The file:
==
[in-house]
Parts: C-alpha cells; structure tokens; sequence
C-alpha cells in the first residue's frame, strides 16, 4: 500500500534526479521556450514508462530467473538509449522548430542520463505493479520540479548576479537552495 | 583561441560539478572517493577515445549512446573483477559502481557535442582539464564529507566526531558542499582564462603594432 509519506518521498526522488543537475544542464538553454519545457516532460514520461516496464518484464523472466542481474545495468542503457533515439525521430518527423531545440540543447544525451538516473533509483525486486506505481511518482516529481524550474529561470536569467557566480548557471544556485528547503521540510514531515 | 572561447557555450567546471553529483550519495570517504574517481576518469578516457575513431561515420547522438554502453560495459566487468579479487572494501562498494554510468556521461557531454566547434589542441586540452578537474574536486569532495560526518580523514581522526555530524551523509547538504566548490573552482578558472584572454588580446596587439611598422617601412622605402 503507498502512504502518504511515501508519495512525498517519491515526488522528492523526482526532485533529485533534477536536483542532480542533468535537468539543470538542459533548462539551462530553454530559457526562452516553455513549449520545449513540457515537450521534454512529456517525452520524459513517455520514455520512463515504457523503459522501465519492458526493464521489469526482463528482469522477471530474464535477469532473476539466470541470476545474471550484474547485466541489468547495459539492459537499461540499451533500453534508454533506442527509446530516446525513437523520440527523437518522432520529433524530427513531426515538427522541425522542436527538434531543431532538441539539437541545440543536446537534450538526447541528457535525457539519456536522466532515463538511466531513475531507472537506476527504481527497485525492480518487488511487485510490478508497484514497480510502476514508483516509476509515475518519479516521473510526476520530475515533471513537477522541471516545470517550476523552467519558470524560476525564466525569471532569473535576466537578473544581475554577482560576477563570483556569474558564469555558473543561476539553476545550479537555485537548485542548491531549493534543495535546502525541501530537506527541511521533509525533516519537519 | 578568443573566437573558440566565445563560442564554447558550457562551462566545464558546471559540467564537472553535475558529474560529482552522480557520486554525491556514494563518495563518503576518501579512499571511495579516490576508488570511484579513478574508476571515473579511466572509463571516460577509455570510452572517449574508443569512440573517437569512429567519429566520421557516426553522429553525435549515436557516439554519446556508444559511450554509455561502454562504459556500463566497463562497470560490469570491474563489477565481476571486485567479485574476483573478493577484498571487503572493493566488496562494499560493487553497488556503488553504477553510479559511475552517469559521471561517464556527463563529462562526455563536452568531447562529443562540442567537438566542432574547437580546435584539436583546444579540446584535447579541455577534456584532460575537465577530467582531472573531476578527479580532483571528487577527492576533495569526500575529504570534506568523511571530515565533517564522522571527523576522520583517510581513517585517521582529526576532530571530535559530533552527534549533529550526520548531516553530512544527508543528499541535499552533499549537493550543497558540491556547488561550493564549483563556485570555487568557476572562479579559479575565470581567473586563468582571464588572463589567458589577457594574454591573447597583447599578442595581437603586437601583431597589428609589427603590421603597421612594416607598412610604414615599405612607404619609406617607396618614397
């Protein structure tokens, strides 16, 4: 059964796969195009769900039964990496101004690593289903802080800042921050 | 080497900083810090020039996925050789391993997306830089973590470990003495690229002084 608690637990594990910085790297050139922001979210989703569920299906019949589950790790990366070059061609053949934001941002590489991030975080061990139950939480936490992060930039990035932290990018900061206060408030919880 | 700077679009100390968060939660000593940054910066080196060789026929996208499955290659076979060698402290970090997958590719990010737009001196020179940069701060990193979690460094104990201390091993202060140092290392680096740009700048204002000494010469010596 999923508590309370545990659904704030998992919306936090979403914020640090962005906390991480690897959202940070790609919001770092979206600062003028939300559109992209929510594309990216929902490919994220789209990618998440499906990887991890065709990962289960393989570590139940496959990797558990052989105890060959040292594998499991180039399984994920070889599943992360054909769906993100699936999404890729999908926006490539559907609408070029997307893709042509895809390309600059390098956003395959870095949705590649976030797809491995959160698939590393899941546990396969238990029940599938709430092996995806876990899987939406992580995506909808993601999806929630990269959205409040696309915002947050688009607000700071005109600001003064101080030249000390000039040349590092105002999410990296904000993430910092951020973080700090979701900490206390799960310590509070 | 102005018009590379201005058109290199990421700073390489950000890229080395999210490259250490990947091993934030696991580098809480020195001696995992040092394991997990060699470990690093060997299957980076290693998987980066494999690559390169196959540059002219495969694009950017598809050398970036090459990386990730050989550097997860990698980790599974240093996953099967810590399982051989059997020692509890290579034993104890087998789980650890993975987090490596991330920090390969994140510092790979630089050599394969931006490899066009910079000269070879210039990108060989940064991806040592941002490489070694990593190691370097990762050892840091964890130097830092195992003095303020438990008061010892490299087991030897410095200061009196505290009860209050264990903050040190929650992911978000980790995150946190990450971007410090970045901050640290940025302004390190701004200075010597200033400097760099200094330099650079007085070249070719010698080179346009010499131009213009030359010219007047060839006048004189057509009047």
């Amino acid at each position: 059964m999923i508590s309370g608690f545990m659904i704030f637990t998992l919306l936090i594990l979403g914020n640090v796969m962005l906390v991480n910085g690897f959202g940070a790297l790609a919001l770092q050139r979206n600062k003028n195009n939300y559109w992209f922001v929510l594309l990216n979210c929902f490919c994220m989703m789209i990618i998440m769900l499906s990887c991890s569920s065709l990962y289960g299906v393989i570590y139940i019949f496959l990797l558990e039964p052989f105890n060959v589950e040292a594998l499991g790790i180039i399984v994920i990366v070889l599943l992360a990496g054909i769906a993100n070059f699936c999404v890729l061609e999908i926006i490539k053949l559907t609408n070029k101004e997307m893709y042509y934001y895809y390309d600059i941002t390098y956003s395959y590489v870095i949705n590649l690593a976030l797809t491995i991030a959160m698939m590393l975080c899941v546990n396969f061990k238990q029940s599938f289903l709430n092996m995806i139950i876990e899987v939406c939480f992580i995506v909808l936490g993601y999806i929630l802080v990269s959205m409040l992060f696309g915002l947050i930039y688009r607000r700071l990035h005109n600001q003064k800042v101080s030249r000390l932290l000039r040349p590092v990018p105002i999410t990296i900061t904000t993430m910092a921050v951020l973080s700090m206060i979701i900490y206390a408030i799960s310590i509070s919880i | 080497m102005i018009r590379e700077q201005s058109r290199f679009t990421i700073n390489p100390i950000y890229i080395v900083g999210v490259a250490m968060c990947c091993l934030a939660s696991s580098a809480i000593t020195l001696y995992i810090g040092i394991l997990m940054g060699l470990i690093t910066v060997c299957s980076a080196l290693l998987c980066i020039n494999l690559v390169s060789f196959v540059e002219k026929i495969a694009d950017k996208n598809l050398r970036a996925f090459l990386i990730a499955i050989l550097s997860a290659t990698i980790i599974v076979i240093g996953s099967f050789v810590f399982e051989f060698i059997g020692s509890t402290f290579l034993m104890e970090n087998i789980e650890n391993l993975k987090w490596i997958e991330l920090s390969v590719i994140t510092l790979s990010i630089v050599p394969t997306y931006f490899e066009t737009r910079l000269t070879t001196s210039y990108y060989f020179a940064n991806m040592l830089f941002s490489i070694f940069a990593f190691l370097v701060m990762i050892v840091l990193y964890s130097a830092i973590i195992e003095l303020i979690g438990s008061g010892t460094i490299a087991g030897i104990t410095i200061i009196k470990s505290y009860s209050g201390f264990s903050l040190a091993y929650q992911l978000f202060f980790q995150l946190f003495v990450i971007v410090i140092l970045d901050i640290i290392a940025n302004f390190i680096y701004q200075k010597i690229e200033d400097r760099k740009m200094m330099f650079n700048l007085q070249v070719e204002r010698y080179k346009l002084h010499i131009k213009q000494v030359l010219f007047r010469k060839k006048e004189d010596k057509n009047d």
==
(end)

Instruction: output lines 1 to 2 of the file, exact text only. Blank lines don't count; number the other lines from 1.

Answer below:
[in-house]
Parts: C-alpha cells; structure tokens; sequence